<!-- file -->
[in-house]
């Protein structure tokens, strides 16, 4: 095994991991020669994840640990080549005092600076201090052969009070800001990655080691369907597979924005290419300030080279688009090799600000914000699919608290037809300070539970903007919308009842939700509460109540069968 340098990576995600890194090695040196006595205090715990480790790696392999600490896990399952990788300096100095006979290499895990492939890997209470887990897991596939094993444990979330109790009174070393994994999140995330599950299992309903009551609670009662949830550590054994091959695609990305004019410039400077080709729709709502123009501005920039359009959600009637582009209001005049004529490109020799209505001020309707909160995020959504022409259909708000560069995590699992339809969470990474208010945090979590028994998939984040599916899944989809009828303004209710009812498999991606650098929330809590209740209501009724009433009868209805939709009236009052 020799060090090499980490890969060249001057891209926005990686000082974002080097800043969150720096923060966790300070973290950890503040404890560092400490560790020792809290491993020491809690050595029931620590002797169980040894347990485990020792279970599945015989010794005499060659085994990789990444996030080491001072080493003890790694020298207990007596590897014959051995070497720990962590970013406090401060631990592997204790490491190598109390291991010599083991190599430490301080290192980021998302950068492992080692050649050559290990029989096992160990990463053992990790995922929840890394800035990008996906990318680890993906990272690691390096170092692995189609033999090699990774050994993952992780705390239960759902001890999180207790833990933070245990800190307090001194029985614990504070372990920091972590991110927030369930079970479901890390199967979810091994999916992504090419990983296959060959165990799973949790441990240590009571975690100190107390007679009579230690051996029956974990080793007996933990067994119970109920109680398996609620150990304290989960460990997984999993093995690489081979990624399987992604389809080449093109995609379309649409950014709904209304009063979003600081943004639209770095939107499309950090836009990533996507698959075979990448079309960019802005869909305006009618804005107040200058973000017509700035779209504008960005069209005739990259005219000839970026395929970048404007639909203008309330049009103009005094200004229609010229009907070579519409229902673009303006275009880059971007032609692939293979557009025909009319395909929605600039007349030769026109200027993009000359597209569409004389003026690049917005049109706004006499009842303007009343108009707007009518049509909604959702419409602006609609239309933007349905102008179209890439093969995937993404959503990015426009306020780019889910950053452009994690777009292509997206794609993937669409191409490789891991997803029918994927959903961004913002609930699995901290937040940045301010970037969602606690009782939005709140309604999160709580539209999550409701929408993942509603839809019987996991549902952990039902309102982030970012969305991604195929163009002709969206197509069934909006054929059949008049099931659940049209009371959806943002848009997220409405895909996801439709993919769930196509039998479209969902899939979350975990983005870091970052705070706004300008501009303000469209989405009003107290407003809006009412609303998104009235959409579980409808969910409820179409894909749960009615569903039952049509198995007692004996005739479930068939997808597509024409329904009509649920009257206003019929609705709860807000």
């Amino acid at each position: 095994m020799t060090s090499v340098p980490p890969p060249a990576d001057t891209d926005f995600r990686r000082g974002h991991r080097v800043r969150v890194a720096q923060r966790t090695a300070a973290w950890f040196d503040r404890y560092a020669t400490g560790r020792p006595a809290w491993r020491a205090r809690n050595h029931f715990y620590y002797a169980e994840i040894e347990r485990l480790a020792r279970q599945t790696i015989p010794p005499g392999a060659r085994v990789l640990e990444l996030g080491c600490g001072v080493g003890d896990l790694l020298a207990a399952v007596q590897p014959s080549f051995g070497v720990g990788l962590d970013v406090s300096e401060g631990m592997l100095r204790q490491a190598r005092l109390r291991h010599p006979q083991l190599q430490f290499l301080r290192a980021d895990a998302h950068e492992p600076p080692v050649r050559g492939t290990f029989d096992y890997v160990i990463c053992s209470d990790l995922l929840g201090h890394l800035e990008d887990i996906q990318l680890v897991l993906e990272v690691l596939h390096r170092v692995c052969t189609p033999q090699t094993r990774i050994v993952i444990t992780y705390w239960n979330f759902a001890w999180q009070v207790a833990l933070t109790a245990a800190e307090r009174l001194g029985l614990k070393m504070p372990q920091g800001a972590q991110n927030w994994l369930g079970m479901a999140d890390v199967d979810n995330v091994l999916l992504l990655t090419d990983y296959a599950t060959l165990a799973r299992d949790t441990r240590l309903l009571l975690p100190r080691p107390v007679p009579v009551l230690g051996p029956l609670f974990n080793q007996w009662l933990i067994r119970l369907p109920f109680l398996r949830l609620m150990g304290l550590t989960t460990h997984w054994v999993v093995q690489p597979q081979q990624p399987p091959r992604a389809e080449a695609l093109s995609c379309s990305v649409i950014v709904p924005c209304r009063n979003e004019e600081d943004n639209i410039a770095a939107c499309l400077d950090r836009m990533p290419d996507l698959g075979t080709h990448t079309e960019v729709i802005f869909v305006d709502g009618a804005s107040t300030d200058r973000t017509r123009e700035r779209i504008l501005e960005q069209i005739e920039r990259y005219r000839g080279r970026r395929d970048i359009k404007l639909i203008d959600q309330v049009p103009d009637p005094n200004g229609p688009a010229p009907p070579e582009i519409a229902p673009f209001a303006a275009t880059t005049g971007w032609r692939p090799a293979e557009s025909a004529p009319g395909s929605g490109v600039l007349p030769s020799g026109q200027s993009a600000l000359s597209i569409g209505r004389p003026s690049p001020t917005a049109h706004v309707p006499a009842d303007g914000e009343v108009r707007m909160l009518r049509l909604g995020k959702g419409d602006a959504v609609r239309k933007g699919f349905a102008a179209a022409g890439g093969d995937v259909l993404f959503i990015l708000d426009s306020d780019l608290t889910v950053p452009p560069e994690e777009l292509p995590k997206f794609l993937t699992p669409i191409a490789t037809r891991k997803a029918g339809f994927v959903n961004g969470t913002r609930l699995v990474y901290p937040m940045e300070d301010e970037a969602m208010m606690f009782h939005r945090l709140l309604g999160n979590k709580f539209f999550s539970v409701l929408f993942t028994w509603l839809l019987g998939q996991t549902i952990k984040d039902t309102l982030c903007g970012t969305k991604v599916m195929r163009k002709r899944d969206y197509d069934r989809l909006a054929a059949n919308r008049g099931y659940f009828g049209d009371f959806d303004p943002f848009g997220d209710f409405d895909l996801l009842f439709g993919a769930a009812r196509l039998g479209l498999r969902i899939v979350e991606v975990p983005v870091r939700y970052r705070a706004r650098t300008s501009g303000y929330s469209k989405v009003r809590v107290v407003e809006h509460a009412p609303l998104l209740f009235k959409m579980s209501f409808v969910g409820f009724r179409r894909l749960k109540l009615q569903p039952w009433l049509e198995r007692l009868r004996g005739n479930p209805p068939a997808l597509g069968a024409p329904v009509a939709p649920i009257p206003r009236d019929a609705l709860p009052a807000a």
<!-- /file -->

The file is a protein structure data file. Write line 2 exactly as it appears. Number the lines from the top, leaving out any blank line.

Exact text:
């Protein structure tokens, strides 16, 4: 095994991991020669994840640990080549005092600076201090052969009070800001990655080691369907597979924005290419300030080279688009090799600000914000699919608290037809300070539970903007919308009842939700509460109540069968 340098990576995600890194090695040196006595205090715990480790790696392999600490896990399952990788300096100095006979290499895990492939890997209470887990897991596939094993444990979330109790009174070393994994999140995330599950299992309903009551609670009662949830550590054994091959695609990305004019410039400077080709729709709502123009501005920039359009959600009637582009209001005049004529490109020799209505001020309707909160995020959504022409259909708000560069995590699992339809969470990474208010945090979590028994998939984040599916899944989809009828303004209710009812498999991606650098929330809590209740209501009724009433009868209805939709009236009052 020799060090090499980490890969060249001057891209926005990686000082974002080097800043969150720096923060966790300070973290950890503040404890560092400490560790020792809290491993020491809690050595029931620590002797169980040894347990485990020792279970599945015989010794005499060659085994990789990444996030080491001072080493003890790694020298207990007596590897014959051995070497720990962590970013406090401060631990592997204790490491190598109390291991010599083991190599430490301080290192980021998302950068492992080692050649050559290990029989096992160990990463053992990790995922929840890394800035990008996906990318680890993906990272690691390096170092692995189609033999090699990774050994993952992780705390239960759902001890999180207790833990933070245990800190307090001194029985614990504070372990920091972590991110927030369930079970479901890390199967979810091994999916992504090419990983296959060959165990799973949790441990240590009571975690100190107390007679009579230690051996029956974990080793007996933990067994119970109920109680398996609620150990304290989960460990997984999993093995690489081979990624399987992604389809080449093109995609379309649409950014709904209304009063979003600081943004639209770095939107499309950090836009990533996507698959075979990448079309960019802005869909305006009618804005107040200058973000017509700035779209504008960005069209005739990259005219000839970026395929970048404007639909203008309330049009103009005094200004229609010229009907070579519409229902673009303006275009880059971007032609692939293979557009025909009319395909929605600039007349030769026109200027993009000359597209569409004389003026690049917005049109706004006499009842303007009343108009707007009518049509909604959702419409602006609609239309933007349905102008179209890439093969995937993404959503990015426009306020780019889910950053452009994690777009292509997206794609993937669409191409490789891991997803029918994927959903961004913002609930699995901290937040940045301010970037969602606690009782939005709140309604999160709580539209999550409701929408993942509603839809019987996991549902952990039902309102982030970012969305991604195929163009002709969206197509069934909006054929059949008049099931659940049209009371959806943002848009997220409405895909996801439709993919769930196509039998479209969902899939979350975990983005870091970052705070706004300008501009303000469209989405009003107290407003809006009412609303998104009235959409579980409808969910409820179409894909749960009615569903039952049509198995007692004996005739479930068939997808597509024409329904009509649920009257206003019929609705709860807000």